Weanling baboons were inoculated with 109 to 1010 CFU B. pertussis D420 bacteria on day 0. On day 3 after infection (indicated by arrow), animals in the treatment group (n = 4) were administered hu1B7 and hu11E6 antibodies intravenously, whereas control animals (n = 4) were given nothing. (A to C) All animals were subsequently monitored for (A) WBC count, (B) bacteria recovered by nasopharyngeal wash, and (C) coughing on the days indicated. Groups shown include controls (solid black icons, dashed line, C1 to C4), treated animals that were mildly colonized (gray icons, dotted black line, M1 and M2), and treated animals that were heavily colonized (hollow icons, solid gray line, H1 and H2). (D) Serum anti-Fha titers for individual animals were used to assess endogenous immune responses. Titers were normalized to the maximum response observed for serum from a historical control baboon, collected 3 weeks after experimental infection. Serum was not available for animal C3.

  • Table 1. Biochemical characterization of 1B7 and 11E6 antibodies.

    nd, not determined.

    Melting temperature (°C),
    second transition
    Kd, competition ELISA (nM)
    (no. of exp.)
    Kd, SPR (nM)
    χ2
    On-rate × 105,
    SPR (s−1 M−1)
    Off-rate × 10−4,
    SPR (s−1)
    m1B774.8 ± 0.70.4 ± 0.2 (5)0.7 ± 0.2 (0.32)1.7 ± 0.31.2 ± 0.3
    ch1B778.1 ± 0.50.5 ± 0.3 (3)0.5 ± 0.4 (0.74)1.5 ± 0.10.8 ± 0.5
    hu1B779.0 ± 0.31.2 ± 0.7 (6)0.7 ± 0.5 (0.75)0.9 ± 0.20.7 ± 0.5
    m11E667.3 ± 0.45 ± 1 (3)2.4 ± 0.9 (2.20)1.3 ± 0.73 ± 3
    ch11E669.4 ± 0.45 ± 2 (4)ndndnd
    hu11E674.4 ± 0.47 ± 3 (5)2.3 ± 0.7 (1.25)0.8 ± 0.41.7 ± 0.7

Supplementary Materials

  • www.sciencetranslationalmedicine.org/cgi/content/full/7/316/316ra195/DC1

    Fig. S1. Specific activity of humanized antibody variants.

    Fig. S2. Antibody thermal stability.

    Fig. S3. Competition ELISA to assess solution binding affinities of purified antibodies.

    Fig. S4. Binding kinetics of antibody-PTx interactions.

    Fig. S5. Pilot murine protection data with recent human clinical isolate D420 and m1B7.

    Fig. S6. Concentrations of anti-PTx antibodies in baboons.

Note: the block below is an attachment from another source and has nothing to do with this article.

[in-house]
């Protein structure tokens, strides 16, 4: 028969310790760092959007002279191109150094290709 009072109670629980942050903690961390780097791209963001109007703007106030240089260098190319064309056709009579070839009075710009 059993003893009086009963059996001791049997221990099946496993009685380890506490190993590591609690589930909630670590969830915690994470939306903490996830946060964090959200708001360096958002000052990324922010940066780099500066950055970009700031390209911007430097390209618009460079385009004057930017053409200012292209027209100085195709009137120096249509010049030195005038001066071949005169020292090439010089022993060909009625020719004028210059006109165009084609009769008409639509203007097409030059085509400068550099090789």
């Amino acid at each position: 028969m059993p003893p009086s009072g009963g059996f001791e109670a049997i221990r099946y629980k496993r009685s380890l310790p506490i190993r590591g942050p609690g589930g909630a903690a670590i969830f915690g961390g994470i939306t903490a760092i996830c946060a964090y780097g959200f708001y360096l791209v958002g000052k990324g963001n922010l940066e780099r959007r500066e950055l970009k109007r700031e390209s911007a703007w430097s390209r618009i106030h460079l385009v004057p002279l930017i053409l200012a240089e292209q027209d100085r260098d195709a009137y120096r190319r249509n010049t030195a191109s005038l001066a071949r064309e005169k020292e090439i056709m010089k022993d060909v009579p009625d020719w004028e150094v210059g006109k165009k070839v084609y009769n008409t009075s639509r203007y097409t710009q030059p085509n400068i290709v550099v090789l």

Fig. S7. Detection of the hu1B7-hu11E6 combination in the nasopharyngeal wash of baboons.

    Fig. S8. Histopathological analysis of lung tissue.

    Table S1. Humanized antibodies are more similar to the human repertoire than the original murine antibodies.

    Table S2. Baboon model challenge details.

    Table S3. Tabulated mouse challenge data.

    Table S4. Tabulated baboon challenge data.

  • Supplementary Material for:

    A cocktail of humanized anti–pertussis toxin antibodies limits disease in murine and baboon models of whooping cough

    Annalee W. Nguyen, Ellen K. Wagner, Joshua R. Laber, Laura L. Goodfield, William E. Smallridge, Eric T. Harvill, James F. Papin, Roman F. Wolf, Eduardo A. Padlan, Andy Bristol, Michael Kaleko,* Jennifer A. Maynard*

    *Corresponding author. E-mail: maynard{at}che.utexas.edu (J.A.M.); mkaleko{at}syntheticbiologics.com (M.K.)

    Published 2 December 2015, Sci. Transl. Med. 7, 316ra195 (2015)
    DOI: 10.1126/scitranslmed.aad0966

    This PDF file includes:

    • Fig. S1. Specific activity of humanized antibody variants.
    • Fig. S2. Antibody thermal stability.
    • Fig. S3. Competition ELISA to assess solution binding affinities of purified antibodies.
    • Fig. S4. Binding kinetics of antibody-PTx interactions.
    • Fig. S5. Pilot murine protection data with recent human clinical isolate D420 and m1B7.
    • Fig. S6. Concentrations of anti-PTx antibodies in baboons.
    • Fig. S7. Detection of the hu1B7-hu11E6 combination in the nasopharyngeal wash of baboons.
    • Fig. S8. Histopathological analysis of lung tissue.
    • Table S1. Humanized antibodies are more similar to the human repertoire than the original murine antibodies.
    • Table S2. Baboon model challenge details.
    • Table S3. Tabulated mouse challenge data.
    • Table S4. Tabulated baboon challenge data.